Vinyl record sales have risen to 6 million in 2013, a sixfold increase from 2007 sales. In 1993, this number was under half a million. That's right, in the age of infinite songs in your pocket, people still enjoy listening to records on a turntable.
This trend should remind vinyl enthusiasts of what happened in the late 1980s. Vinyl record sales declined as their sexier and more portable cousin the CD rose to prominence, dominating music sales in the 1990s. Today, it looks like the CD is being pushed out by the digital for the very same reason. Would you rather have thousands of songs on your iPhone, or a Sony Walkman clipped to your waist and your CD collection in your backpack? Perhaps some of this is caused by music piracy, but even that is up for some debate.
What’s the appeal of vinyl? The jury’s still out on whether it actually provides better sound. Many music heads, like Terry Currier of Music Millennium, claim that vinyl records are “the purest form of sound on any format of recorded music that has been introduced to music fans.” At the same time, a 2004 study by NHK Laboratories found that people generally can’t discern sound quality differences at a significant level. Mark Richardson of Pitchfork Media thinks it all depends on who’s listening: “The small differences between sources of sound reproduction are, for most people, pretty hard to differentiate, and wholly personal.”
But it’s tough to argue over the type of experience vinyl provides that digital music does not. “With most devices being so convenient these days, the act of playing a record, getting up to turn it over and all that, forces the listener to pay more attention,” says Doyle Davis of Grimey’s New & Preloved. During that time, you can read through the liner notes and look at the 12x12 album artwork -- two things that Neil Schield of Origami Vinyl claims “really sucked on CD and are pretty much nonexistent with digital.”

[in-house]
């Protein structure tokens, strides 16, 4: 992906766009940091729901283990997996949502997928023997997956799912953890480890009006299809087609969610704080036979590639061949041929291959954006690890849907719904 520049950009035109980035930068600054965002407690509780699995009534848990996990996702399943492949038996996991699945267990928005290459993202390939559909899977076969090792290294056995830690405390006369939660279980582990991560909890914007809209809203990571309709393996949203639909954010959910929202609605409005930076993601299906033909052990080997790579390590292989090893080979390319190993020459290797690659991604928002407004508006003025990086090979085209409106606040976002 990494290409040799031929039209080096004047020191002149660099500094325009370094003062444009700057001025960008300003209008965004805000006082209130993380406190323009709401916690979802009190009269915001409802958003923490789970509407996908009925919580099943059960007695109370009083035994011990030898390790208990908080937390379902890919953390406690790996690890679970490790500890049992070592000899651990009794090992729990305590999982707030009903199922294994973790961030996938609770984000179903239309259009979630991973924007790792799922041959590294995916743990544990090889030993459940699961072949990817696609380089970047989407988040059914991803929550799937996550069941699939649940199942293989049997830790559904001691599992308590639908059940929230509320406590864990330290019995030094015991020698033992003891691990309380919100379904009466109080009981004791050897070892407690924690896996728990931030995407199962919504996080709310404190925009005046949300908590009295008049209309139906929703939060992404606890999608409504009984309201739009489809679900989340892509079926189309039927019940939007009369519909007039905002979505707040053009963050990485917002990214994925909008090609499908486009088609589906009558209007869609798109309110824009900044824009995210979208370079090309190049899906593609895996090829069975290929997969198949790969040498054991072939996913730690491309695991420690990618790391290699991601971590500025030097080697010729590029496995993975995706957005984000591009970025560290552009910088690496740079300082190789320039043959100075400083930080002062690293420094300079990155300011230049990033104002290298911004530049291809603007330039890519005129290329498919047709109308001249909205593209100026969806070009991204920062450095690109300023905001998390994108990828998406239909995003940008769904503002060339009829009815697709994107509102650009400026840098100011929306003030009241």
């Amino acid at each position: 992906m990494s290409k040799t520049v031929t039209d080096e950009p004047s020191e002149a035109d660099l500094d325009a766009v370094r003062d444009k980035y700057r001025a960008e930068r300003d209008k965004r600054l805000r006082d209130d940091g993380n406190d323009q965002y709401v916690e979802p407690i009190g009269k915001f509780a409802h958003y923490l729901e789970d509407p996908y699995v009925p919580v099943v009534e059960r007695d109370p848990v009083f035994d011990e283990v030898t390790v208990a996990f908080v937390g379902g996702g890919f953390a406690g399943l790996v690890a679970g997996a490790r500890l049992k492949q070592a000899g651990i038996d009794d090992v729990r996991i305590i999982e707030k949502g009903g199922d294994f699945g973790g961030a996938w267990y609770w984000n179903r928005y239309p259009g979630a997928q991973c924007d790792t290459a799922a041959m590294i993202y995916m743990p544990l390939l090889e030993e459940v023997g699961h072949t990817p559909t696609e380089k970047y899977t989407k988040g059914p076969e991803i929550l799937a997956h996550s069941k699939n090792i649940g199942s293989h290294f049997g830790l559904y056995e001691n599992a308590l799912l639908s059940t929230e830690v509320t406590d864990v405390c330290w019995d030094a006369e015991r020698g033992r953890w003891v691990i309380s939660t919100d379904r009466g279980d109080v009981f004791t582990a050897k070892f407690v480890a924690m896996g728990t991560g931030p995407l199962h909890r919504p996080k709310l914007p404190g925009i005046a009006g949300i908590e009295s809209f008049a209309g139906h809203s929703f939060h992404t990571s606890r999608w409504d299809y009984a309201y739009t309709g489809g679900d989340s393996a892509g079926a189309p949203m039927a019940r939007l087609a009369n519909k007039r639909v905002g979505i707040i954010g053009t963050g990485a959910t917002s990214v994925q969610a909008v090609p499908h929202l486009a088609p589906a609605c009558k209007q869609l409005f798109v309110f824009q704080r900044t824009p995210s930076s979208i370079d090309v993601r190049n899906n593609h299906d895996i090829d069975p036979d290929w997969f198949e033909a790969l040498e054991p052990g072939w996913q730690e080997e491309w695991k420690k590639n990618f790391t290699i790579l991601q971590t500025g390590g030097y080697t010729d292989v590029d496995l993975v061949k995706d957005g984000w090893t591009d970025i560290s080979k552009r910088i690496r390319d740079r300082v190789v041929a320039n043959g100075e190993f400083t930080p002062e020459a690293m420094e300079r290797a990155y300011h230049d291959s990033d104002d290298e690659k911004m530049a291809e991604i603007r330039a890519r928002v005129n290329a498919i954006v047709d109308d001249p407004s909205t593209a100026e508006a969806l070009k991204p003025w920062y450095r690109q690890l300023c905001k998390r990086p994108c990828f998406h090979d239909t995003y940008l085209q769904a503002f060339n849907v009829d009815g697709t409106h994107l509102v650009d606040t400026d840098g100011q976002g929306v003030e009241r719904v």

Or if you want to be unscientific about it and a bit prejudiced, the rise of vinyl could be because of hipsters. That's the conclusion we reached at the Priceonomics office where our most hipster employees also happen to own turntables.
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Oct. 28, 2014 · 19,295 views
Terence Faulkner wrote 1/3 of the opposing arguments in this year's SF voter guide. And large chunks of them read like he's yelling at you.